Police in Sudan’s capital fired tear gas Monday at demonstrators who had planned to march to the presidential palace to call for a change in President Omar al-Bashir’s government.
Witnesses say demonstrators gathered in groups in downtown Khartoum, but were quickly confronted by security forces and unable to march to the palace of President Omar al-Bashir. Some in the crowd chanted, “The people want the fall of the regime,” the slogan used in the 2011 Arab Spring.
Witnesses say demonstrators gathered in downtown Khartoum but were quickly confronted by security forces and were unable to march to the palace. Some in the crowd chanted, “The people want the fall of the regime,” the main slogan used in the 2011 Arab Spring protests.
Most shops in the area were closed ahead of the planned march, which was organized by professional groups, including lawyers, doctors and teachers.
Witnesses say police arrested dozens of people.
The anti-government demonstrations are in their second week, having begun as a protest against a sharp increase in the price of bread, a staple food in the country. The demonstrations have been forcibly dispersed by Sudanese security forces.
Sudan’s government said 19 people have been killed, including two security personnel, since the protests broke out the northeastern city of Atbara on Dec. 19.
Human rights group Amnesty International said 37 people have been killed in the protests.
Sudan’s government said more than 200 protesters and nearly 190 members of the security forces have been wounded.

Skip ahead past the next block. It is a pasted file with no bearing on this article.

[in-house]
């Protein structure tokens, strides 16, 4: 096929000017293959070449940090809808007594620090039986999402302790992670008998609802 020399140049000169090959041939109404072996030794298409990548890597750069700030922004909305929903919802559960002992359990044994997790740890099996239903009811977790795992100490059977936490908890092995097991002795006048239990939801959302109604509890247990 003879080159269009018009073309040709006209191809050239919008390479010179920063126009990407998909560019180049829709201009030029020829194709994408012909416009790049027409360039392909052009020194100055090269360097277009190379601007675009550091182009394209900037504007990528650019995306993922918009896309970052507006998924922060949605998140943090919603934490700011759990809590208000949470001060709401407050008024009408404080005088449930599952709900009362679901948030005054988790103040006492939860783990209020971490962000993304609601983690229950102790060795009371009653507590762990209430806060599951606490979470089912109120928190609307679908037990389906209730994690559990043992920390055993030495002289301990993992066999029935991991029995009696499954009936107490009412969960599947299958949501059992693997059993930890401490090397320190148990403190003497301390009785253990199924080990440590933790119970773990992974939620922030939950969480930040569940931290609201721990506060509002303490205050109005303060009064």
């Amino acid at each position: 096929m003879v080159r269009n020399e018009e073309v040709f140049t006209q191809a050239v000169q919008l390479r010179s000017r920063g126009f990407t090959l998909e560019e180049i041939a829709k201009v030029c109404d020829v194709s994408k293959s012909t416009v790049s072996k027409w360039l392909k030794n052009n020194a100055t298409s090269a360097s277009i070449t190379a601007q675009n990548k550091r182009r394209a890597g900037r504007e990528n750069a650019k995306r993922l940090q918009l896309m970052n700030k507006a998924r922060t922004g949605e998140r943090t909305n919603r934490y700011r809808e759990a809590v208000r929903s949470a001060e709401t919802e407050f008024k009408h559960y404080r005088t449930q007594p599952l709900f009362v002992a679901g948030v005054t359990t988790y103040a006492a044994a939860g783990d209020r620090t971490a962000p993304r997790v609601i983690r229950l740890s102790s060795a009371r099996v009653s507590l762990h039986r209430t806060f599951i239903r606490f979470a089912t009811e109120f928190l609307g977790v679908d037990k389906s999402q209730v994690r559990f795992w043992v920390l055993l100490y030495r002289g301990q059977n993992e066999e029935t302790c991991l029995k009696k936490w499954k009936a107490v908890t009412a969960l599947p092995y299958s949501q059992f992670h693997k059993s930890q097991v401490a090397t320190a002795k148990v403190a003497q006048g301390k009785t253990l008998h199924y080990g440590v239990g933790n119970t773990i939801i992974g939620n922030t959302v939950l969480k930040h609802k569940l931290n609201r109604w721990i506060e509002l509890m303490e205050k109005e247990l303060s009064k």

Authorities have closed schools and declared curfews and states of emergency in several regions since the protests began.
Protesters have repeatedly targeted and burned the offices of Bashir’s party and called for an end to his 29-year rule. Bashir came to power in a 1989 military coup.
Bashir spoke on national television Monday to commemorate the country’s Independence Day on Jan. 1. He acknowledged the economic troubles the country is facing, but did not explicitly mention the protests.
“Our country is going through difficult economic circumstances we are confident that we are close to overcoming this difficult and temporary period,” he said.
Prices for food in Sudan have climbed sharply in recent months, with inflation topping 60 percent. This comes after the government cut subsidies earlier in 2018.
Sudan’s economy deteriorated after South Sudan became independent, depriving Khartoum of much of its oil revenue. Sudan is facing a foreign exchange crisis and soaring inflation, despite the United States lifting a trade embargo in October 2017.
Source: Voice of America